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Atlantic Hop III Progress Report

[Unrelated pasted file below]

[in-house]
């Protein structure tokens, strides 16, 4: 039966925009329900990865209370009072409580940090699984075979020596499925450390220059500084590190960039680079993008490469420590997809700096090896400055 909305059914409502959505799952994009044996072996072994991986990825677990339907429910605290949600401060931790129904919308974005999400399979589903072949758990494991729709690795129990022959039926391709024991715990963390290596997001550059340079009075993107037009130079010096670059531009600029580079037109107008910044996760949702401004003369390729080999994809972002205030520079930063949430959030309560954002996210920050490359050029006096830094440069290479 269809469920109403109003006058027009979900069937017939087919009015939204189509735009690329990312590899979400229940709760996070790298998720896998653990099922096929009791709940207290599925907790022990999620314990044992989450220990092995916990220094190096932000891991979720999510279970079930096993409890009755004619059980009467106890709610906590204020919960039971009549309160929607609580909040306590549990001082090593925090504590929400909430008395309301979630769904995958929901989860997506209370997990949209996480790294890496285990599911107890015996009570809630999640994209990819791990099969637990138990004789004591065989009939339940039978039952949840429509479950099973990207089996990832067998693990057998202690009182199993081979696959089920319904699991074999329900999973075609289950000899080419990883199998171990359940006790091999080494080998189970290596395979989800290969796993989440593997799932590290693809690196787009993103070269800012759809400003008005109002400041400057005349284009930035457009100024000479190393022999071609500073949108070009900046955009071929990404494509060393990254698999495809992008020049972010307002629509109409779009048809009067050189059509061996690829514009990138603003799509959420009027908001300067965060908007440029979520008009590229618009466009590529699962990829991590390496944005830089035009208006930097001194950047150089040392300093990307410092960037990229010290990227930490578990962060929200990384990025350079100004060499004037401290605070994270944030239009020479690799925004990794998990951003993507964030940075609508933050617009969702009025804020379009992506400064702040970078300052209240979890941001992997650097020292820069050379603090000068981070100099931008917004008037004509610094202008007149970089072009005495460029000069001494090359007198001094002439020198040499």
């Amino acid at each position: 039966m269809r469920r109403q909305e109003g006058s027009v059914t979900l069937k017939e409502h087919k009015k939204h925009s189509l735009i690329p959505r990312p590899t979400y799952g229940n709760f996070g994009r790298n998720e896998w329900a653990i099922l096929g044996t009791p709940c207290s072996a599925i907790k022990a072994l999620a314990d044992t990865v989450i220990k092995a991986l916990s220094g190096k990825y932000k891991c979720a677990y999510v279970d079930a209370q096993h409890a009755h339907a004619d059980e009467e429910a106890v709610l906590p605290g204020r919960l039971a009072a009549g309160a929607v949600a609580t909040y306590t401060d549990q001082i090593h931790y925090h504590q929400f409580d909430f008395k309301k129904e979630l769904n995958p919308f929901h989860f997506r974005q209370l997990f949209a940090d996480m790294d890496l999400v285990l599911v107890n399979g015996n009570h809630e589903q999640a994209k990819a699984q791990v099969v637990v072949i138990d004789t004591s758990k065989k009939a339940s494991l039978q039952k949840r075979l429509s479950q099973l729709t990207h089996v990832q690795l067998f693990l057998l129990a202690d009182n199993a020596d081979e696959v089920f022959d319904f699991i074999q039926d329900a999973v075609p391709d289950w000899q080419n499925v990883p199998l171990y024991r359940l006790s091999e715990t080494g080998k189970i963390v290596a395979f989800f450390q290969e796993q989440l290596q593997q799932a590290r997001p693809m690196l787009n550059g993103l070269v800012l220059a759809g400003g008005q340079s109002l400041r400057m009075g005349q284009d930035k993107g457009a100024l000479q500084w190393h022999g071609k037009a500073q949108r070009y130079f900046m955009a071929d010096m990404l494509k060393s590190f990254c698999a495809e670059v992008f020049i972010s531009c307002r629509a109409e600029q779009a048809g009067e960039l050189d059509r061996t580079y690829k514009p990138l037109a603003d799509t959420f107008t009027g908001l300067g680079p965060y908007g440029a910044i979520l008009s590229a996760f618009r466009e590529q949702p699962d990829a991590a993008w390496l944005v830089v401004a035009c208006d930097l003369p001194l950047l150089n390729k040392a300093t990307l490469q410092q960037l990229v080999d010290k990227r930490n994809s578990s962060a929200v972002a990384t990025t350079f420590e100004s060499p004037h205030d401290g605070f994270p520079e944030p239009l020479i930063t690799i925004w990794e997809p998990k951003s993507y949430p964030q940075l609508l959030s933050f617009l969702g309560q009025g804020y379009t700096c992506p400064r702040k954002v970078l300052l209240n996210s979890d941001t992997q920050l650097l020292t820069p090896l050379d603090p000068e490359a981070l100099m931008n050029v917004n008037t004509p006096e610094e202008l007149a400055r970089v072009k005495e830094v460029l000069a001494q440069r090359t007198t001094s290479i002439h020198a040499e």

by Chuck Counselman W1HIS 2000 December 16 SUMMARY Inspired by the success of Operation Atlantic Hop II in 1998-1999, M0BWH in England and LA5MT in Norway have joined several U.S. and Canadian members of the Wireless Set No. 19 Group in Atlantic Hop III exercises this (2000-2001) winter. One successful exchange has already been made, and several near misses have occurred. We have learned that we need to avoid weekends, improve our no-contact / loss-of-contact procedures, be nimbleto evade QRM, work on our antennas, and be very respectful of ionospheric conditions. More exercises are planned for this winter. INTRODUCTION Reading Dave Lawrence VA3ORP's Final Report of Operation Atlantic Hop II has inspired several members of the Wireless Set No. 19 Group to conduct a more modest, but similar, "Atlantic Hop III" exercise this (2000-2001) winter. As in the 1998-1999 Atlantic Hop II, the nominal object of the present exercise is two-way communication across the Atlantic Ocean between North America (NA) and Europe (EU) using Wireless Set No. 19 transceivers on both sides. The real objects are to become better WS 19 operators, and to have fun, not necessarily in that order. Our experience, the experience of others in Atlantic Hop II, and recent developments such as Bob Cooke's (VE3BDB's) establishment of the Wireless Set No. 19 e-mail list 19set@egroups.com, website The Wireless Set No. 19, and QSO (Chat) Room, dictated the following parameters for Atlantic Hop III: Mode: CW Frequencies: between about 7.015 and 7.035 MHz, avoiding integer kHz and especially avoiding integer multiples of 5 kHz. Frequency changes to be expected several times per session, to avoid QRM. Several schemes for selecting frequencies have been tried (see below). Season of year: winter in the Northern Hemisphere. Time of day: late night / early morning (entire path in darkness). Day of week: "weekdays" (i.e., avoiding Friday, Saturday and Sunday nights; or Saturday, Sunday and Monday mornings). Mode of communication for advance planning, scheduling, organization, and recruitment: e-mail -- both direct and via 19set@egroups.com. eGroups subscribers who have elected to receive single daily message "digests" should be reminded to change their settings to receive individual messages immediately as sent, lest they miss eleventh-hour notices. Modes of communication for eleventh-hour and real-time coordination, including go / no-go decision-making in light of changing band conditions, etc.: (1) e-mail, both direct and via 19set@egroups.com; (2) telephone; (3) chat room. We tried broadcasting all relevant information in real time via the chat room, but no one ever logged into the chat room to receive it or to contribute signal reports as we had hoped. See Lessons Learned, below. Establish contact on the working frequency initially; re-establish it if lost; jawbone and wave off interfering stations; and QSY, using high power on _both_ sides of the Atlantic. Choose antennas for maximum gain, in view of ground properties, at elevation ("take-off") angles of 10 - 12 degrees, corresponding to three-hop F-layer propagation, and at the relevant azimuths, e.g., 40 degrees from W1HIS to LA5MT. NEC-4 simulations assuming poor ground show that a properly oriented (broadside) horizontal half-wave dipole 10 m above ground beats a quarter-wave vertical having four radials elevated 1 m. It also beats a quarter-wave (loaded) vertical dipole with its bottom end 1 m above ground. A wire antenna with gain, such as a wire Yagi, a single long wire, a long sloping vee, or a rhombic, could be very helpful; however, so far no Atlantic Hop III participant has used one. The problem is that more than 1.5 wavelengths (i.e., > 123 m, or 201 feet) of wire are needed to improve significantly upon a half-wave horizontal dipole. In my opinion, use of a Yagi on a tower, or a phased array such as a four-square, would be unsportsmanlike because such a mechanically elaborate and unportable antenna would not have been used with a 19 Set in WW II. Warm up 19 Sets for at least 30 minutes in advance, for frequency stability. Monitor band conditions and Internet propagation reports/forecasts between 60 and 10 minutes before sked time, and consider canceling operations for the night if conditions seem hopeless. Ideally, the decision should be made jointly by the NA and EU co-NCS ops, via direct e-mail, telephone, or chat room; and the cancellation announced via 19set@egroups.com and chat room. However, see Lessons Learned, below. Propagation forecasts are not very reliable (as detailed below), and conditions can change very suddenly. In my experience the two best indicators of conditions have been: (1) scanning the band and listening to signals from the other side of the Atlantic; and (2) the Millstone Hill (Massachusetts, USA) ionosonde . In an ionogram you do _not_ want to see sporadic-E, ragged or "spread" F, much vertical motion of the F layer, or foF2 below 4 MHz. Late at night, foF2 is lower on the eastern side of the Atlantic and at higher latitudes, where F-layer ions have had more time to recombine. This is a problem when solar activity is low. Operations: Exchange and confirm accurate receipt of: call signs, signal reports, 19 Set descriptions, and 19 Set serial numbers. Recommended procedure: Send at 10 to 15 words per minute. Begin each transmission with callsigns; acknowledge receipt by echoing just-received information, or request retransmission; send just one item of information, e.g., signal report; end with callsigns and KN. Repeat _everything_, including callsigns and prosigns(!), unless conditions are impossibly good. The sender should honour the receiver's wishes regarding the number of repetitions. The tendency is for a sending station to be impatient and not repeat as many times as requested, and/or to end a transmission with just one "BK", which can get lost in a fade. Stations on both sides (EU or NA) having high power may act as co-NCSs. On 40 m late at night foF2 is usually substantially less than 7 MHz, so there is a sizeable skip zone. Either co-NCS may be unable to hear either QRM or WS 19 Group participants from his own continent. However, VA3ORP has argued against having _any_ NCS: "Using an NCS requires that all/some/most of the stations can hear the NCS. If this doesn't happen (as seemed to be the norm during AH-II), then it is very hard to QSY or to turn the frequency over to two stations for them to try the exchange. I am now tending towards a simpler procedure where eastern stations would transmit on [say] 7017 (+/-5) kHz from hh:00 to hh:10. During this period western stations would listen and respond to any strong signals they heard. This would be followed by western stations transmitting on 7017 (+/- 5) kHz from hh:10 to hh:20 while eastern stations listened/responded. This rota would continue until two stations linked up, at which time they would pass their exchange. This appeals from a couple of points-of-view. To start with, it is simple to implement. Secondly, several stations can be 'having a bash' at the same time, increasing the likelihood of success. Finally, and most importantly from the point of view of vintage operations, it depends on a good loss of contact drill and operator skill rather that a lot of technology that was not available 50 years ago." I personally favour having a high-power NCS launch the session, maintain control of the frequency, and facilitate frequency changes. Fifty years ago, I suspect, there wasn't so much QRM. See Lessons Learned, below. An announcement of a scheduled operation must include UTC date(s), UTC time(s), initial frequency and frequency range (for avoidance of QRM), and unambiguous instructions regarding the Net Control Station(s) and who calls whom, when. The initial call should begin on time and be fairly long, e.g., LA5MT LA5MT LA5MT LA5MT LA5MT DE DE DE W1HIS W1HIS W1HIS W1HIS W1HIS KN KN KN. Instructions regarding mode(s) of communicating updated information, e.g., via <19set@egroups.com>, should be included in the initial e-mail announcement. It is helpful also to announce the power that will be transmitted initially, so that listeners can estimate, from the initial signals, what strength to expect for the WS 19 signals to follow. CHRONOLOGY OF EVENTS 2000 November 17 On 2000 November 17 (Friday) at 0430 UTC, W1HIS in Massachusetts called M0BWH (Steve Jones) in England on 7037 kHz, within the pre-announced range of 7030 to 7040 kHz. M0BWH replied on the same frequency. This exchange was made with high-power modern equipment. W1HIS transmitted 1.5 kW -- 20 dB, or about 3.3 S-units above his (actually John Forster's) WS19 (Canadian) Mk III. M0BWH transmitted 100 W -- 4 dB or about 0.7 S-units above his WS 19 (American) Mk III and British 19 HPA. It was planned that if/when contact was made, a QSO between 19 Sets would be attempted on the same frequency. The plan had been announced via 19set@egroups.com. As had been predicted for days, propagation was good, in fact excellent, on the day of the sked. The Boulder K index had been equal to 0 (zero) for six hours, and was equal to 1 for the last six hours before the sked. NOAA/WWV reported at 0604 UTC that the Boulder A-index was = 1, which is exceptionally low (good). But minutes before our 0430 UTC sked time, the Millstone Hill ionosonde showed that the F layer was messed up and sporadic E was intense, with foEs exceeding 3 MHz. Steve M0BWH telephoned Chuck W1HIS to report that he could barely hear Chuck's 1.5-kW signal. Neither Chuck nor any other North-American participant heard Steve's 100-W signal. By the time Steve called, Chuck had given up listening for him and had QSOs with WS 19 Group members Paul Beckwith K2LMQ/7 (transmitting 500 W through a 160-m inverted-V G5RV up 50 feet in Arizona) and Vic W1NU (transmitting 10 W with a 19 Set and standard-size inverted-V G5RV up 50 feet in Connecticut). Steve, guided by Chuck via telephone, tried but was unable to hear either K2LMQ/7 or W1NU. Reed Park VE1NU, in New Brunswick, heard W1HIS "loud and clear" on both his Icom with a dipole, and his 19 Set with a vertical antenna. Reed also had a nice chat with Vic W1NU, and "finally got his serial number logged correctly". Bruce MacMillan VE7MT, on the west coast of NA, monitored with an Icom IC-735 and a N-S inverted V. He reported that "Chuck was of course loud but conditions to Europe were [rotten]. However I could copy about 50 % of Vic W1NU in his QSO with Paul, K2LMQ/7. Vic's chirps were fading in and out of the noise about 0440Z but seem[ed] to improve as 0500Z approached. Local QRM at 0505Z obliterated any further copy. Still, Vic's 10 watts made it 2400 miles to the west." Paul K2LMQ/7 also "had a neat 25 minute QSO with Vic W1NU. His 19 Set was 579 in Northwestern Arizona." Mike Ursin LA5MT (successful in Atlantic Hop II), in Norway, monitored "from 0430Z - 0500Z using my [Icom] IC-781 and delta loop. Could copy Chuck quite well at about 0445Z in QSO with K2LMQ/7. RST was 539; no QRM, but moderate QRN." 2000 November 18 A similar exercise was scheduled for 0430 UTC on the next day, 2000 November 18 (Saturday morning). At 0400 UTC Meir Ben-Dror WF2U, in New York, reported via e-mail that he could "hear a lot of Russian stations on 40 m." Propagation was indeed better than on the previous night, but not good enough. At 0300 UTC (1.5 hrs before sked time), solar flux was 163; the Boulder A-index was 2; and the Boulder K-index was 0 (zero). The Boulder K-index was still 0 (zero) at 0600 UTC. All pretty wonderful numbers. Sporadic E, which had been deadly the night before, was absent tonight. However, the F layer still looked ragged in the Millstone Hill ionograms. QRM was more of a problem because of the weekend. However, no big CW contest was under way, and the ARRL SSB Sweepstakes may have diverted stations away from the CW sub-band. At 0423 UTC, W1HIS, transmitting 1.5 kW from a modern rig, began calling M0BWH on 7034 kHz. M0BWH answered on the same frequency with 100 W from a modern rig. W1HIS' signal was RST 579 with QRM at M0BWH. M0BWH was RST 229 to 339 with QSB but initially no QRM at W1HIS. M0BWH then switched to his WS 19 and British HPA, transmitting 40 W, and W1HIS reported, still via 1.5 kW, very difficult copy. However, during favorable "fades" Steve's WS19/HP signal was copyable and easily recognizable as a 19 Set by its chirp and its dyno-modulated note. With much repeating by M0BWH, W1HIS was able to copy M0BWH's name (Steve), QTH (Ely), rig (WS19/HP), and serial number (96818). It helped for M0BWH to repeat each item five (yes, five) times and to break for confirmation before sending the next item. At about 0530 UTC W1HIS switched to transmitting with John Forster's WS 19 Mk III. M0BWH was able to hear it, but just barely; he could recognize the signal as that of a 19 Set but it was too weak to copy, so no attempt was made to complete a two-way exchange with 19 Sets. At 0552 UTC M0BWH began sending strings of Vs and his callsign, to enable W1HIS to comparereception on the 19 Set with reception on his Icom IC-775DSP. Surprisingly, in view of the bandwidth difference, reception on the 19 Set was not much worse than on the Icom -- a testimony to the ability of the human ear & brain to pick a 19 Set's chirpy signal out of a mess. Others have reported similar observations (see below). Propagation, which hadn't been great to start with, seemed to be deteriorating, so we pulled the big switches around 0600 UTC. Throughout the operation the participants kept having to pause, find new frequencies, and QSY due to QRM. These frequency changes were coordinated via e-mail for a while, and then, when the QRM got really thick, by telephone. The QRM and resulting frequency changes made it difficult for monitoring stations to follow. As of this night we had not learned how to get the WS 19 chat room to work, so there was no way to broadcast frequency changes to the WS 19 Group in real time. (See Lessons Learned, below.) Meir WF2U, in New York, monitored with an Icom IC-740. At 0430Z he "heard W1HIS (R 5, S 3 to 4, T9, with noise level S3 to S5) calling M0BWH on 7034 kHz. At 0440Z heard M0BWH answering HIS. M0BWH was R 4, S 3-4, T9. BWH then transmitted with the typical 19 Set tone; heard him with the same signal strength. I copied M0WBH giving the signal report to HIS, his name and QTH. I called HIS with the modern rig to draw his attention that I'd like to join. I think he answered "AS" but at that point his signal was weaker than M0BWH's signal. I copied M0WBH on my WS 19 Mk III with the same perceived signal strength as on the Icom except it seemed like there was less QRN heard on the 19 set. Then the QRN increased for a while and signals faded. I kept searching for the stations [and] heard W1HIS periodically, between barely discernible to RST 229 - 549. At approximately 0508Z I heard M0BWH repeating 19 Set serial number a number of times, responding to W1HIS's repeat requests. I heard the whole exchange on my 19 set, while the actual S-readings on the modern rig were between 3 and 5 depending on QSB, with QRN between S 2 and 4. At this point HIS and BWH had approximately the same signal strength. I didn't attempt any further transmissions after my initial call to W1HIS because I didn't want to interfere with the ongoing efforts between him and M0BWH to communicate. The antenna I used was the same 1/4-wave 40-m ground-plane that I used during the previous (AH II) operation, when I had a successful 19 Set to 19 Set contact with LA5MT. Propagation as heard was not too great,regardless of what the numbers said." 2000 November 26 A third attempt was made at 0430 UTC on 2000 November 26 (Sunday morning). We expected QRM to be worse than usual, even for a Saturday night / Sunday morning, due to the CQ World Wide DX Contest. The Australian IPS was also predicting that high-latitude propagation would be "Poor". Despite the DX contest we found a quiet spot at 7085.40 kHz, and despite the dire predictions, propagation was not totally bad. At 0439 UTC, Steve M0BWH heard W1HIS' QRO sig RST 579, and immediately switched to his WS19/HP. W1HIS heard Steve's 19 Set well for a while, copied his QTH and rig description without difficulty, and got part of the serial number before propagation died and S9 QRM buried Steve's signal. The operation was scrubbed at about 0515 UTC. For the duration of this exercise John Forster was logged into the WS 19 Chat Room from the W1HIS shack, but no one else entered except Steve, just to test the chat room, after we'd shut down the radios. 2000 November 29 On 2000 November 29 (Wednesday) at 0500 UTC an attempt was made by Chuck W1HIS and Mike LA5MT. A slight complication was that Mike's computer, telephone, and high-power modern rig are not in the same room as his WS 19, so he has no real-time "supervisory" channel. However, at his WS 19 position he has a GRC-165 (100 watts output), and he can switch rapidly between these two rigs. LA5MT called W1HIS on time, transmitting 100 W on 7020.1 kHz. W1HIS heard him immediately because he was so close to the planned center frequency of 7020 kHz, and because the band was so dead that there was no QRM. Conditions were dreadful, due to a solar-geomagnetic storm. We learned later that the Boulder K index and the planetary-average index Kp had both been equal to _7_ (seven)! NOAA's web page showed that the entire path between W1HIS and LA5MT was within the northern auroral zone. Mike's signals were RST 229 fading to 119. If Chuck hadn't known his and Mike's call signs, he could not have copied either one accurately. During one of the better moments he was able to copy his signal report as RST 329. This surprisingly good report probably reflected the fact that Chuckwas running 12 dB more power than Mike (1500 W vs. 100 W). At about 0510 UTC Chuck told Mike that he would not even try to use a 19 Set, and invited other 19 Set Group members to check in. The only one heard was Vic W1NU, who was using a 19 Set. Vic's signal was not much easier to copy than Mike's. Chuck asked Mike whether he heard Vic, and copied Mike's reply "nil copy for W1NU". We called it a night at 0528 UTC. 2000 November 30 Again on 2000 November 30 (Thursday) at 0500 UTC Mike LA5MT called Chuck W1HIS on the previously agreed frequency of 7020 kHz, and two-way contact was established using high power. Severe QRM from a relatively wide-bandwidth data-modulated signal forced a move to 7021 and then to 7025 kHz. Then both operators switched to 19 Sets; and exchanged and confirmedcallsigns, signal reports, 19 Set descriptions, and serial numbers. W1HIS then sent his name and QTH but, due to QRM, LA5MT was unable to copy. W1HIS repeated his info but again LA5MT was unable to copy, and at 0609 UTC Mike had to QRT to go to work. Vic W1NU copied both sides of the exchange and worked W1HIS at 0609 UTC but did not have an opportunity to work LA5MT. This was a shame; Mike reported later by e-mail that he "could copy Vic W1NU using his 19 Set just before I had to leave for work" and that at this later time W1HIS' "signals then were quite strong - RST 579." 20:20 hindsight: Given a "back channel" such as the telephone, e-mail, or the chat room, or if we had reverted to high power, we could have arranged to move from 7025 kHz to a new clear frequency, quickly. Propagation was fine. We needed only to get out from under the QRM. 2000 December 1 Again on 2000 December 1 (Friday) at 0500 UTC Mike LA5MT called Chuck W1HIS on 7020 kHz. Vic W1NU was on frequency again with his WS 19. Unfortunately, and contrary to all the forecasts, propagation was worse than the previous night/morning. Mike could copy W1HIS' QRO signal with little difficulty, but he could not copy Vic's 19 Set. We all hung around and waited for conditions to improve, but they did not, and at 0600 UTC we QRT'd until another night/morning TBD. More Atlantic Hop III sessions are planned for the Christmas holidays, and in January 2001. LESSONS LEARNED E-mail, and the 19set@egroups.com list and in particular, is the preferred mode of arranging Atlantic Hop exercises. The WS 19 Chat Room, and _real_time_ e-mail, are _not_ effective. For a variety of reasons, including RFI and inability to type and work a Morse key simultaneously, too many operators are unable to use their radios and their computers simultaneously. In addition, it is arguable that the use of a real-time communication link to back up the 19 Sets is unsporting. It has been argued that using high power rigs to back up the 19 Sets is likewise unsporting. In my opinion the jury is still out on this charge. On 2000 November 30 a very strong, rather wide-bandwidth, data-modulated signal was centered on, and blanketing, our sked frequency of 7020 kHz. Without high power, Mike LA5MT and I might not have found one another, and a night/morning of excellent propagation might have been lost. OTOH, if Mike and I had prepared and executed a good plan of calling on prearranged alternate frequencies in the event of QRM, we could have done fine without high power. In the event, (1) our initial use of high power facilitated our QSYing twice, which enabled our successful WS19-to-WS19 exchange; and (2) our failure torevert to high power when new QRM arose wasted so much time that W1NU was unable to make a WS19-to-WS19 exchange. In any case, it seems that attention to a no-contact / loss-of-contact drill is needed. Be prepared to QSY often, quickly, and radically. We learned this the hard way. However, our willingness to move radically yielded a clear frequency even during a CW DX contest. Avoid weekends and avoid grief. Both Atlantic Hop II and A H III have taught this lesson. Don't put much stock in short-term propagation predictors such as NOAA / WWV bulletins. The Millstone ionosonde is quite informative, but this is more of a real-time indicator than a predictor. Long-range predictors such as monthly-average patterns, solar activity trends, and solar-rotation, 28-day "recurrence" based predictions are certainly useful for planning. (Thus, we know not to attempt an Atlantic Hop on 80 meters in mid-day in June.) When solar activity is low, the MUF for the path from NA to Northern Europe can drop below 7 MHz very late at night, i.e., in the late pre-dawn hours at the eastern end of the path. This problem is more likely to occur around the winter solstice, when northern nights are longest. I believe that I have observed this problem more than once this winter, even near solar-maximum! Ionospheric maps should be consulted when scheduling AH exercises in midwinter. Three useful resources are http://solar.spacew.com/www/realtime.html, http://www.ips.gov.au/asfc/current/, and http://www.ips.gov.au/asfc/current/mpred.html. When using ionospheric propagation prediction software, beware of so-called "3000-km" MUFs, which are based on unrealistically low angles of wave departure/arrival. Consider, for example, that propagation from Massachusetts to England probably involves three F-layer hops of about 1750 km, and wave angles around 13 degrees. Most of our antennas have very little gain below this angle (and precious little here!). Most of us have paid too little attention to our antennas, IMO. I am as guilty as anyone. My station antenna, a horizontal doublet 30 m long, is precisely (within two degrees of azimuth) end-on to M0BWH in England. I believe that erecting a properly oriented (broadside) dipole would make abig difference. NEC-4 says that it'll give me 10 dB -- and that's for receiving as well as transmitting! FUTURE More exercises are planned this winter. Watch 19set@egroups.com for announcements and updates. Meanwhile, get to work on your antenna! 73 de Chuck W1HIS